This article originally appeared on Quora: What will all top 10 oil companies do in 60 years?
In 60 years all the oil companies will be merrily drilling and pumping away. (In fact, thousands of oil wells producing today will still be going.) However, oil companies may be smaller, and will be extracting almost exclusively unconventional oil, such as tar sands and oil shale. This requires more equipment, more technology, and more cost, but is perfectly viable in the foreseeable long term.
There are two angles to consider here: supply and demand. On the supply side, we are running out of “easy” oil — conventional oilfields — but there’s probably enough of the difficult/expensive/nasty stuff to last over a hundred years on current consumption forecasts. (Admittedly, forecasts vary wildly.) Oil companies constantly pursue new technology and new sources of profit, but my subjective impression as an industry insider is that the vast majority of R&D spending is focused on unconventional oil, not replacing oil. In particular, making shale gas/oil more economical has been a huge focus for nearly a decade now. We do a fair amount of work in geothermal drilling and water drilling, but it’s a minuscule portion of the revenue stream.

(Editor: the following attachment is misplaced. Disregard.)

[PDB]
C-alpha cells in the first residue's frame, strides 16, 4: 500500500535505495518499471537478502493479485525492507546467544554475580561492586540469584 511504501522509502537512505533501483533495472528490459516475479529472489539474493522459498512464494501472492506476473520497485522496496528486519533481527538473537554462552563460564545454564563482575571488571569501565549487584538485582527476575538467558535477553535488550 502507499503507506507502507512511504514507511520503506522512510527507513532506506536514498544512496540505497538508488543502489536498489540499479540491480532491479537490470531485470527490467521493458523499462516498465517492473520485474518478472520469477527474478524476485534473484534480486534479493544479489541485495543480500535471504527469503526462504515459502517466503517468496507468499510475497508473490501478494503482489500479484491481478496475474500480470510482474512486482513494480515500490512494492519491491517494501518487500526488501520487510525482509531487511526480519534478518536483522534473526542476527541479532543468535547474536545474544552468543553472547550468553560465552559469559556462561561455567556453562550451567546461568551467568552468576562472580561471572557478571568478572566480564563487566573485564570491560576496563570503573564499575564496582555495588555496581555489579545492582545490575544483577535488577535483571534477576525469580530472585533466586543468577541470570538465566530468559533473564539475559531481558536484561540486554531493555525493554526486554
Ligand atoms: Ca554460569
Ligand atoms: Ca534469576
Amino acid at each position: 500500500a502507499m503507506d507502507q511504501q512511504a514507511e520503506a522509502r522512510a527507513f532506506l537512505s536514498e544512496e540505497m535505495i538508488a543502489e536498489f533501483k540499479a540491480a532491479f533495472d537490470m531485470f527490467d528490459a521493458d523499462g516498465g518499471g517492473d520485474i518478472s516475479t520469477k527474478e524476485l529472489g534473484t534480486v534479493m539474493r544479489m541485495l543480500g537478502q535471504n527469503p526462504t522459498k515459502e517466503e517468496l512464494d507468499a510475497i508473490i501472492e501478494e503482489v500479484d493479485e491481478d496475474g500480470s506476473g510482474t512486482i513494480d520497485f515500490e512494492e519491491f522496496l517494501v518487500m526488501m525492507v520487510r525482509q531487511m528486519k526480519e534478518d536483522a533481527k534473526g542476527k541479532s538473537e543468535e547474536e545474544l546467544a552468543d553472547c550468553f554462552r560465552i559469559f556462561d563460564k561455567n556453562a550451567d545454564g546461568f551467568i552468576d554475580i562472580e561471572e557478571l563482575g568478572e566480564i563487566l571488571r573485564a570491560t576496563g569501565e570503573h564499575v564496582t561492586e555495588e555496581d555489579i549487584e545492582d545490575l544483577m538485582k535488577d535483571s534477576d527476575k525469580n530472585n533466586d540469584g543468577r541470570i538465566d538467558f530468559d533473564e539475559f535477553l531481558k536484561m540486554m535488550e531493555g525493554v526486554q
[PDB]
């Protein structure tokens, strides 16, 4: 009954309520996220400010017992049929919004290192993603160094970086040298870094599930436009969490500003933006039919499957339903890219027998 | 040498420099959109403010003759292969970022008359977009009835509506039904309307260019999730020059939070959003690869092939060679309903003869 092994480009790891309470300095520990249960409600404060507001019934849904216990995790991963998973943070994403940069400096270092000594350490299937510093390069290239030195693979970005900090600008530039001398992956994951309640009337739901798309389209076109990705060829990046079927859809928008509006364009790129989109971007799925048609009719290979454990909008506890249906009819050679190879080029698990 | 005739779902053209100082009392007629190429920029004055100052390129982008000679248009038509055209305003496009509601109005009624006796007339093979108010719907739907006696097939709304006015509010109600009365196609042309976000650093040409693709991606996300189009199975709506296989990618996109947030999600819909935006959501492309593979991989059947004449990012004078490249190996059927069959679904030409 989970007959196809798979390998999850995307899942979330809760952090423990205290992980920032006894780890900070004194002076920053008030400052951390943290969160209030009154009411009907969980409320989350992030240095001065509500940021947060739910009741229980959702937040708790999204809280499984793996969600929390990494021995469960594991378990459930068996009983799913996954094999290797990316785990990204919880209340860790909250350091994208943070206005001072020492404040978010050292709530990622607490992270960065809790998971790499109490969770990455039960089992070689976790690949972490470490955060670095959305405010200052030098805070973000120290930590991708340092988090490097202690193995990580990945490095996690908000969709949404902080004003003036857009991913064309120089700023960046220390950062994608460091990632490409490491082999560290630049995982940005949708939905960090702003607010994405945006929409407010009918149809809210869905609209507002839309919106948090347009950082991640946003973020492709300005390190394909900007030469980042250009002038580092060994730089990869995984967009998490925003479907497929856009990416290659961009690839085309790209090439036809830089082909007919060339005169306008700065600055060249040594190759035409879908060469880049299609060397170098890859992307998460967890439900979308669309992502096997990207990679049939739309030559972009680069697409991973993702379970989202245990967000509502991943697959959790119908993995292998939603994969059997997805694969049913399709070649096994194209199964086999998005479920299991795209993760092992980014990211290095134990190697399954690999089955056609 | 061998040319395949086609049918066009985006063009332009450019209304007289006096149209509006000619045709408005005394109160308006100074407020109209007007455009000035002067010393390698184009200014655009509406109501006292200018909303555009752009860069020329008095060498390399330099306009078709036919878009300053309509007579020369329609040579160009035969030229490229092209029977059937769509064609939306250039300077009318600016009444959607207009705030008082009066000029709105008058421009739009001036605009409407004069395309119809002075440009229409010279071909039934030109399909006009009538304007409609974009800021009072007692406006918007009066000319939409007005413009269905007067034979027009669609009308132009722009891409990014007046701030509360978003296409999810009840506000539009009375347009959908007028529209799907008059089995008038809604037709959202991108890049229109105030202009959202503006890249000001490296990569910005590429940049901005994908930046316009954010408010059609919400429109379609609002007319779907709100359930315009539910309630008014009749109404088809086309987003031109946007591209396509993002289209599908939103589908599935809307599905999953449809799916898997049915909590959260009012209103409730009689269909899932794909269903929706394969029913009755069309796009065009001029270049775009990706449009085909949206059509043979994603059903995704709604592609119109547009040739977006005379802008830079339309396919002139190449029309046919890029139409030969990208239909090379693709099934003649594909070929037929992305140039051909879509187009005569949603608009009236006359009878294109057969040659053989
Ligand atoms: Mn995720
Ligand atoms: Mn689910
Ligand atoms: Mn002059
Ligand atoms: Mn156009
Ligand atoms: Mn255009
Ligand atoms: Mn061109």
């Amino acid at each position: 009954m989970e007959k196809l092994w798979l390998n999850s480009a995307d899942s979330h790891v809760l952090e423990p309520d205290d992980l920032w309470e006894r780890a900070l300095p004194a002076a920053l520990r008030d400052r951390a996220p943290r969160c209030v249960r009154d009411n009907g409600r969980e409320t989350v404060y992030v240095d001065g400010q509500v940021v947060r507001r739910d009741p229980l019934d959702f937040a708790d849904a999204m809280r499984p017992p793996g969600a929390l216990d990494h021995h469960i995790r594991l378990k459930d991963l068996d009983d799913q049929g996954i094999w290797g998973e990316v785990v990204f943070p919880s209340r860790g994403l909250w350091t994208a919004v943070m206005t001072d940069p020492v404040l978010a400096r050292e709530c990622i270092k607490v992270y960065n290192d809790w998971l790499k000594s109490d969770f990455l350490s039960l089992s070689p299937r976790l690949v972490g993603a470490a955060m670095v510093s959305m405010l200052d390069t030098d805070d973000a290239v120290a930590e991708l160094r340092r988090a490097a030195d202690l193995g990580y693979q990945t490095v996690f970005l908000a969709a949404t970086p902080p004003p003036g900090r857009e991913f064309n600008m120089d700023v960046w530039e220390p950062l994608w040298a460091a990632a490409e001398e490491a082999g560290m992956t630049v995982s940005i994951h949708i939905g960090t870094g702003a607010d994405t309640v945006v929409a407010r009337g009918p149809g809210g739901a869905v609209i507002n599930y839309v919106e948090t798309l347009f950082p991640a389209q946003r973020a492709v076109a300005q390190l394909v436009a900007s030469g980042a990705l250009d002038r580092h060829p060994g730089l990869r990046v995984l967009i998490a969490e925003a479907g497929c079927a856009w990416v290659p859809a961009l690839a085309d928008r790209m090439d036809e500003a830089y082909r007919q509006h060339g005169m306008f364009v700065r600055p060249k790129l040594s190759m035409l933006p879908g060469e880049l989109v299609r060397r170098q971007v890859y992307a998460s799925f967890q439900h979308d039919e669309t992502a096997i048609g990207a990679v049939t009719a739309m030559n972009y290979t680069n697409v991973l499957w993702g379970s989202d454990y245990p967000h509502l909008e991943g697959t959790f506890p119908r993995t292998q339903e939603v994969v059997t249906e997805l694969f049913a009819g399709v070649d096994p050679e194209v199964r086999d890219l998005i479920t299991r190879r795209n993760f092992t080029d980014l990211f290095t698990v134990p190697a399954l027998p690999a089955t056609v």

Fundamental economics support sticking to oil & gas until the bitter end as supplies decline. The key point is that because oil is an essential commodity with very limited substitutes, the market price of oil will continue rising until it’s high enough to to justify bringing more expensive production on line. The less oil is left, the more money there will be in sucking out every drop. Scarcity increases profits and encourages companies to expand, not contract. We saw this clearly in the 2003–2014 period where global economic growth and geopolitical turmoil kept supplies fairly tight, and the oil prices roughly tripled. Deepwater oil — one of the most high-tech and difficult sources to tap — was a huge growth market at that time. Now, global oversupply has driven down prices and deepwater is uneconomical with oil under $40-50/bbl. The last figure I heard for Canadian tar sands break-even was $40–70/bbl. At the moment, these resources are struggling to get investment dollars and that’s holding supply down. But if/when oil prices rise up over $100/bbl again, many marginal fields will come into play. Every major price rise opens up additional resources.